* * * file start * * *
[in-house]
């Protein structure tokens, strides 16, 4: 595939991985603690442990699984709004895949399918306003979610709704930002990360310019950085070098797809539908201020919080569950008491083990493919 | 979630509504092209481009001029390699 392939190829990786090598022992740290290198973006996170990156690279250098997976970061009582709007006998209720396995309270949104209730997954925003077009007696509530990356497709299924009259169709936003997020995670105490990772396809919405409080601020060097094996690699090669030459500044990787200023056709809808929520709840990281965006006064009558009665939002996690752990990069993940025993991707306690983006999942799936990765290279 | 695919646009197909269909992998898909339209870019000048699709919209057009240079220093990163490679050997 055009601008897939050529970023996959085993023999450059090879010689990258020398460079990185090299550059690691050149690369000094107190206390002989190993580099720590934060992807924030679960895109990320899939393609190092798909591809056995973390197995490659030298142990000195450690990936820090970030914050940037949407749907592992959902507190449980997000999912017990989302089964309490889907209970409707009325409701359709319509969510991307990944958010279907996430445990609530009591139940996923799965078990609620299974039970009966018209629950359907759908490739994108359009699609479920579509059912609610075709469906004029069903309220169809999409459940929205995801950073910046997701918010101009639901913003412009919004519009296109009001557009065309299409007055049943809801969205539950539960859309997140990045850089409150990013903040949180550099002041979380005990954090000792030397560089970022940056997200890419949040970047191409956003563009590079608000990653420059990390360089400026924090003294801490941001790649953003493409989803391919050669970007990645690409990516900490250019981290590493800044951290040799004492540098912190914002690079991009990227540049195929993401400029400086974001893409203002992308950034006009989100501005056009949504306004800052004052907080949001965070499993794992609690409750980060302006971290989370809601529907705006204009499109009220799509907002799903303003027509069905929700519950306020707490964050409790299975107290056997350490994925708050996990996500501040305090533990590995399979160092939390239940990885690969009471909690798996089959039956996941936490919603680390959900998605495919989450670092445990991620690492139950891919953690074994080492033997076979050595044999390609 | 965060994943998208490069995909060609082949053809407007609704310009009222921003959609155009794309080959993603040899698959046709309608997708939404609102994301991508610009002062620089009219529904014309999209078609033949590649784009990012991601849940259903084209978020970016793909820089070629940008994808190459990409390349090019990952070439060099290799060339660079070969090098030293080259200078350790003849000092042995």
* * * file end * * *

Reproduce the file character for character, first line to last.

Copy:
[in-house]
């Protein structure tokens, strides 16, 4: 595939991985603690442990699984709004895949399918306003979610709704930002990360310019950085070098797809539908201020919080569950008491083990493919 | 979630509504092209481009001029390699 392939190829990786090598022992740290290198973006996170990156690279250098997976970061009582709007006998209720396995309270949104209730997954925003077009007696509530990356497709299924009259169709936003997020995670105490990772396809919405409080601020060097094996690699090669030459500044990787200023056709809808929520709840990281965006006064009558009665939002996690752990990069993940025993991707306690983006999942799936990765290279 | 695919646009197909269909992998898909339209870019000048699709919209057009240079220093990163490679050997 055009601008897939050529970023996959085993023999450059090879010689990258020398460079990185090299550059690691050149690369000094107190206390002989190993580099720590934060992807924030679960895109990320899939393609190092798909591809056995973390197995490659030298142990000195450690990936820090970030914050940037949407749907592992959902507190449980997000999912017990989302089964309490889907209970409707009325409701359709319509969510991307990944958010279907996430445990609530009591139940996923799965078990609620299974039970009966018209629950359907759908490739994108359009699609479920579509059912609610075709469906004029069903309220169809999409459940929205995801950073910046997701918010101009639901913003412009919004519009296109009001557009065309299409007055049943809801969205539950539960859309997140990045850089409150990013903040949180550099002041979380005990954090000792030397560089970022940056997200890419949040970047191409956003563009590079608000990653420059990390360089400026924090003294801490941001790649953003493409989803391919050669970007990645690409990516900490250019981290590493800044951290040799004492540098912190914002690079991009990227540049195929993401400029400086974001893409203002992308950034006009989100501005056009949504306004800052004052907080949001965070499993794992609690409750980060302006971290989370809601529907705006204009499109009220799509907002799903303003027509069905929700519950306020707490964050409790299975107290056997350490994925708050996990996500501040305090533990590995399979160092939390239940990885690969009471909690798996089959039956996941936490919603680390959900998605495919989450670092445990991620690492139950891919953690074994080492033997076979050595044999390609 | 965060994943998208490069995909060609082949053809407007609704310009009222921003959609155009794309080959993603040899698959046709309608997708939404609102994301991508610009002062620089009219529904014309999209078609033949590649784009990012991601849940259903084209978020970016793909820089070629940008994808190459990409390349090019990952070439060099290799060339660079070969090098030293080259200078350790003849000092042995």